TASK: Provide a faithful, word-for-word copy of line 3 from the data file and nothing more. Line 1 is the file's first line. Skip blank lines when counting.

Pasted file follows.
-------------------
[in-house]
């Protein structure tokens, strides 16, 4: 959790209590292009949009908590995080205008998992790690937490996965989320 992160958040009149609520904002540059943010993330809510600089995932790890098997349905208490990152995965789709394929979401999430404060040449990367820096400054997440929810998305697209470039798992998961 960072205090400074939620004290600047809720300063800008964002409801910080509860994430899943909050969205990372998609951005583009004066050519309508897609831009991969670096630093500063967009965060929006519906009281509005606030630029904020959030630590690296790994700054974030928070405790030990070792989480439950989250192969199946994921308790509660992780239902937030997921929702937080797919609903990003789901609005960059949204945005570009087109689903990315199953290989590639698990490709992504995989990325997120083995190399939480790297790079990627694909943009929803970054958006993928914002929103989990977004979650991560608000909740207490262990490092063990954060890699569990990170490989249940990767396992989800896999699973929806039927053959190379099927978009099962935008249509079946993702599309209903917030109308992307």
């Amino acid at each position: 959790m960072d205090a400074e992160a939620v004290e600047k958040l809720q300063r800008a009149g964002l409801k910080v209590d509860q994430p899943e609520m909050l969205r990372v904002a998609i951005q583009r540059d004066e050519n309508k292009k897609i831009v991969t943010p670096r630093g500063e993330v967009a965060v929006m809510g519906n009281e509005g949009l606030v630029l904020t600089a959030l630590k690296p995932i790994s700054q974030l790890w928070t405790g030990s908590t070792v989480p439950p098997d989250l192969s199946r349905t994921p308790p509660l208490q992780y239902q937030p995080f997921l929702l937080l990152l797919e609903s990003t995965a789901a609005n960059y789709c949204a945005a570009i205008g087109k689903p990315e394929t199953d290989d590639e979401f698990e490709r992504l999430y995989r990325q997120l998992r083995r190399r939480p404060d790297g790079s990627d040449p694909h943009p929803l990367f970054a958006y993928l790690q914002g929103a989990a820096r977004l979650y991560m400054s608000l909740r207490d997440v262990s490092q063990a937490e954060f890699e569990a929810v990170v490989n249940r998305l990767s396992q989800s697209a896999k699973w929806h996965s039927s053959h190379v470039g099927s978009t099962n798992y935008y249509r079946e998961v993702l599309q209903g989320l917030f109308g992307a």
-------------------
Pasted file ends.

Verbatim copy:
């Amino acid at each position: 959790m960072d205090a400074e992160a939620v004290e600047k958040l809720q300063r800008a009149g964002l409801k910080v209590d509860q994430p899943e609520m909050l969205r990372v904002a998609i951005q583009r540059d004066e050519n309508k292009k897609i831009v991969t943010p670096r630093g500063e993330v967009a965060v929006m809510g519906n009281e509005g949009l606030v630029l904020t600089a959030l630590k690296p995932i790994s700054q974030l790890w928070t405790g030990s908590t070792v989480p439950p098997d989250l192969s199946r349905t994921p308790p509660l208490q992780y239902q937030p995080f997921l929702l937080l990152l797919e609903s990003t995965a789901a609005n960059y789709c949204a945005a570009i205008g087109k689903p990315e394929t199953d290989d590639e979401f698990e490709r992504l999430y995989r990325q997120l998992r083995r190399r939480p404060d790297g790079s990627d040449p694909h943009p929803l990367f970054a958006y993928l790690q914002g929103a989990a820096r977004l979650y991560m400054s608000l909740r207490d997440v262990s490092q063990a937490e954060f890699e569990a929810v990170v490989n249940r998305l990767s396992q989800s697209a896999k699973w929806h996965s039927s053959h190379v470039g099927s978009t099962n798992y935008y249509r079946e998961v993702l599309q209903g989320l917030f109308g992307a």